Get Real: Honest to Goodness Parenting

Hello………Welcome to the blog that started from a tardy note!
The morning that I wrote this note, Cara (14) had overslept. Her brother, Alex (10), and sister, Sammi (4), were both ready to leave and Cara was talking back and arguing with me over how much time she had, what she was going to eat for breakfast, and pretty much anything else I said. It was one of those lovely mornings that every mom with a teenager
can relate to. No matter how awesome and well behaved your teen is, between the hormones and the natural separation between parents and kids that is supposed to happen during the teenage years, there are going to be moments that you butt heads.
When we finally got in the car and I looked at the clock and realized that we were running late, I started doing the “mom” thing. My lecture went something along the lines of, “you need to start thinking about other people, Cara. You are not the only person in this family, and you made your brother and sister late, too. You know Alex hates being late, and Sammi has her first school picture day today and….” around this time, I heard Cara’s favorite band (Panic at the Disco) start playing. I turned to look at her in the passenger seat. That is when I saw that she had put in her headphones and was staring out her window, completely ignoring me. I reached over and took her phone off her lap, unplugged her headphones and threw her phone out the car window.
Before I dropped Cara off, I took both of her siblings to school, making Cara late enough that her high school would require a note to the attendance office. When we pulled up at her school, I used her notebook to write the tardy note. When I handed it to Cara, she said, “I am not taking this in there.” I responded with, “Ok, then WE will take it in there.” I got my service dog out of the backseat and we walked into the attendance office together. The attendance clerk cracked a smile, but didn’t say anything, she just gave Cara her tardy slip.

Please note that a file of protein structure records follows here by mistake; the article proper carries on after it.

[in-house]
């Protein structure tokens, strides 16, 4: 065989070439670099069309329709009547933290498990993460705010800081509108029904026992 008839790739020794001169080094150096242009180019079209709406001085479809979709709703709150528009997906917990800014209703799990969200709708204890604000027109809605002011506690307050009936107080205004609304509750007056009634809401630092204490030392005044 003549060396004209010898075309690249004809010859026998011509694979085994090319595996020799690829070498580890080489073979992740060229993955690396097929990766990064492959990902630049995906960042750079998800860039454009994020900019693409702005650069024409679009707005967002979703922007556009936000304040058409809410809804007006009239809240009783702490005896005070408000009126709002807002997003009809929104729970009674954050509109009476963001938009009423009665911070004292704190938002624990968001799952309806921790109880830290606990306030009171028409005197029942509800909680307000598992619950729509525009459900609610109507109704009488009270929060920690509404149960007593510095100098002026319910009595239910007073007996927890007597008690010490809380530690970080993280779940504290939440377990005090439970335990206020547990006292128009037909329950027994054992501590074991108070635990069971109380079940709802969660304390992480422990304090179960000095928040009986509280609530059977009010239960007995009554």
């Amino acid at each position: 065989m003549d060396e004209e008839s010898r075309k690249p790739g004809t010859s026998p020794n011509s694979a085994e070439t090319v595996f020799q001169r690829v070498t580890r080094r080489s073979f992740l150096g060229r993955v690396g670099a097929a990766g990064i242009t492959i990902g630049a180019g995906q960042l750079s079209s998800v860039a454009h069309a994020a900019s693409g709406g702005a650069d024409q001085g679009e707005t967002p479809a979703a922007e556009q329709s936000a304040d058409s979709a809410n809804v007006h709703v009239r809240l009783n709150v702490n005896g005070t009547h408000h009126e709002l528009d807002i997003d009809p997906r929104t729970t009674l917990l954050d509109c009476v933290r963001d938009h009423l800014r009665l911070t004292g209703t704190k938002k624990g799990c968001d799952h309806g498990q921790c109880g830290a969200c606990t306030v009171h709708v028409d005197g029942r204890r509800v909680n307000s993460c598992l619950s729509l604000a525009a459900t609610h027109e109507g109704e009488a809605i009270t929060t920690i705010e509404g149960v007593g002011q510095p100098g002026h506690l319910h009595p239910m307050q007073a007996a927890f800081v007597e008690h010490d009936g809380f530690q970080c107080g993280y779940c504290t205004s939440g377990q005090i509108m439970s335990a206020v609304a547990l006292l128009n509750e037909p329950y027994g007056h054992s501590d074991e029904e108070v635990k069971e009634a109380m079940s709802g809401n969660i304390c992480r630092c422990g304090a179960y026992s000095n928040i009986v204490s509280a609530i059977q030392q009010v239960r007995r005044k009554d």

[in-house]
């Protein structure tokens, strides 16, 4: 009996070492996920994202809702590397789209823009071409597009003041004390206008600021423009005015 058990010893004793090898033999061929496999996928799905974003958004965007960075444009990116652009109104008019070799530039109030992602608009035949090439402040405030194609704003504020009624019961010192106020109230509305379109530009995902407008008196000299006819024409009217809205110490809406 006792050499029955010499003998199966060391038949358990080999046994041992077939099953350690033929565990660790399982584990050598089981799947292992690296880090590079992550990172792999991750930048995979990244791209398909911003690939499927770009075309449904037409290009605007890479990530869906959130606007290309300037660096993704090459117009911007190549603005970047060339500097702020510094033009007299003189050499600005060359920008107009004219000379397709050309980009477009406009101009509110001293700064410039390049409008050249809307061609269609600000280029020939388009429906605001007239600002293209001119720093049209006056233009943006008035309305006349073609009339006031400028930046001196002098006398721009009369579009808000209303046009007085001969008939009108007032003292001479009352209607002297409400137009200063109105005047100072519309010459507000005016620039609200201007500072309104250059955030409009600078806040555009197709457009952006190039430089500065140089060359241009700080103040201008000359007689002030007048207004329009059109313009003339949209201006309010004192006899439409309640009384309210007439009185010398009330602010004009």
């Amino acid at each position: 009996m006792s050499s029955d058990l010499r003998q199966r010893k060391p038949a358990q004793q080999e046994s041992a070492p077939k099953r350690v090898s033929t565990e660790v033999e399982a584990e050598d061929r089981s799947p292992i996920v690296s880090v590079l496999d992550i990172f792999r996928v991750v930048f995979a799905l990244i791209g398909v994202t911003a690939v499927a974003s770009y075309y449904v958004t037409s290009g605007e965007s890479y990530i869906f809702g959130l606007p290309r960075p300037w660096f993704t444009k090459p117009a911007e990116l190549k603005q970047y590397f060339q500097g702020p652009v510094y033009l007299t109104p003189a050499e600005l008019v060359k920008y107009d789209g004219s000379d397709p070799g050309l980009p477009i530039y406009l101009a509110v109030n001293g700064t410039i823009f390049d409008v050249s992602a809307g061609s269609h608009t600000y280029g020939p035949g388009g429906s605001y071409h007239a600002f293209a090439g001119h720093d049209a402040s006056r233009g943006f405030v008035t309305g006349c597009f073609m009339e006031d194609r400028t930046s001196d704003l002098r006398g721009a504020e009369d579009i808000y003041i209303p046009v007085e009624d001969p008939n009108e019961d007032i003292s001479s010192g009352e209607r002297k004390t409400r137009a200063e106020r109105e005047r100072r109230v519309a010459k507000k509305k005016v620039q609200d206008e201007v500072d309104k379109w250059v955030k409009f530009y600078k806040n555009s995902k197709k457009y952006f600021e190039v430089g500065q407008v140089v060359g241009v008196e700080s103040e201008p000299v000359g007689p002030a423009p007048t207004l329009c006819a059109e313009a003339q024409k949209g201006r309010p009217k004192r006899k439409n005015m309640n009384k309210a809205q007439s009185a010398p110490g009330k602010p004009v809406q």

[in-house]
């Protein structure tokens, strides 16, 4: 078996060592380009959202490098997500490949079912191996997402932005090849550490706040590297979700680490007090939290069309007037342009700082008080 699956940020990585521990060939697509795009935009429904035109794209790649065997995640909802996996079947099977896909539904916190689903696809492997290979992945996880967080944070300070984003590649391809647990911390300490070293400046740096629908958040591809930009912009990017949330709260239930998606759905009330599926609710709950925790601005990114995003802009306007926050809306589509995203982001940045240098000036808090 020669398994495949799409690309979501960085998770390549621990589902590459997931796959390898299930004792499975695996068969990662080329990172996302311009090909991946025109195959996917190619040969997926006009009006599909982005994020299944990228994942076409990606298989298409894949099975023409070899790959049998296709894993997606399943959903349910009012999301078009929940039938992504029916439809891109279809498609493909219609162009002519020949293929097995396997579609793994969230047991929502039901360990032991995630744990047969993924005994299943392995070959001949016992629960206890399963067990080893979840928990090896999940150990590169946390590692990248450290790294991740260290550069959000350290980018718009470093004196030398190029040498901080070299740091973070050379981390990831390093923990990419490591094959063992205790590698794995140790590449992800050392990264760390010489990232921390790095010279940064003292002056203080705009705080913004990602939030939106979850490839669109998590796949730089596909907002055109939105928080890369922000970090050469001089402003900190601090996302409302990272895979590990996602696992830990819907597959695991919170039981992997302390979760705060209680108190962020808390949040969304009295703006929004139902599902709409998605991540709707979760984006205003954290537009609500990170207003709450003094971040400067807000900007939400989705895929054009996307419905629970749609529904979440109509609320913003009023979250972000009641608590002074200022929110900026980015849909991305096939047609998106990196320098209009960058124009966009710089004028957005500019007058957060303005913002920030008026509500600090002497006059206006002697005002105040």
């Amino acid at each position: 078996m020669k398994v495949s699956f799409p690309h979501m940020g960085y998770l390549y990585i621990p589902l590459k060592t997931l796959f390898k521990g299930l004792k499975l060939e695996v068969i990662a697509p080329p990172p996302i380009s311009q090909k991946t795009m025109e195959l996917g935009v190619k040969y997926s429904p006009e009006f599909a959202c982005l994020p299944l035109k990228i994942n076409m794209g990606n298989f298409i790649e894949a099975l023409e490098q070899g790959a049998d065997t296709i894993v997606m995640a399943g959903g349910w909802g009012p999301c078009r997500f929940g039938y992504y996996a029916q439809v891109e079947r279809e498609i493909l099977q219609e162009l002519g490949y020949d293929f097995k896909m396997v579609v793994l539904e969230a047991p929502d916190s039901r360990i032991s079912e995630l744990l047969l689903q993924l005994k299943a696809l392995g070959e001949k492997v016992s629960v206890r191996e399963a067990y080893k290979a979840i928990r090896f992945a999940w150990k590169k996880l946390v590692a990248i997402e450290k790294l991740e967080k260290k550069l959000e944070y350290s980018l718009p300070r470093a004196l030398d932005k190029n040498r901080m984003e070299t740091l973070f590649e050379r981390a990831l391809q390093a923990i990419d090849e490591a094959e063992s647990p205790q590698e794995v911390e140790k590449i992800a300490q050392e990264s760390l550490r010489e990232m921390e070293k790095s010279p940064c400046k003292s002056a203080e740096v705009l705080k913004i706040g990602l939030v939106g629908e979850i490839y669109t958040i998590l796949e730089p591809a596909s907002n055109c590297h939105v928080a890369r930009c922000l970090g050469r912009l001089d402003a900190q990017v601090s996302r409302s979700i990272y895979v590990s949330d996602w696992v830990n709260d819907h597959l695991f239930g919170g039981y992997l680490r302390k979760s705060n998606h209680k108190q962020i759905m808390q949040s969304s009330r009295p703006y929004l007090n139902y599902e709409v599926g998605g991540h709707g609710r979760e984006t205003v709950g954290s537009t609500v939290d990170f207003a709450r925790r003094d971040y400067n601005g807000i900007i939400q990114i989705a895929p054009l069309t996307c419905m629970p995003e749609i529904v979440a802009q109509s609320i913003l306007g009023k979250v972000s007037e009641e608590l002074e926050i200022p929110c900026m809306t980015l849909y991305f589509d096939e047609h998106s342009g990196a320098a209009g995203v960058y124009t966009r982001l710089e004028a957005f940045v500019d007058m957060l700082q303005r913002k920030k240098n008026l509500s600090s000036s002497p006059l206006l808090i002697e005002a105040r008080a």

Upon returning home, I retrieved Cara’s phone from the neighbor’s yard. It was unharmed, just a little wet from the grass. I dried it off and kept it for four days as Cara’s consequence for her actions that morning.
I don’t want anyone under the false impression that Cara is a bad kid. She is an honor roll student and an extremely talented piano player who can play anything after she hears it a few times. I am very proud of her and I love being her mom. She was just having a bad morning. Still, I feel it is important for all of my children to realize that no matter what kind of mood a person is in, they are still responsible for their own actions and they are expected to be aware of how those actions affect other people.
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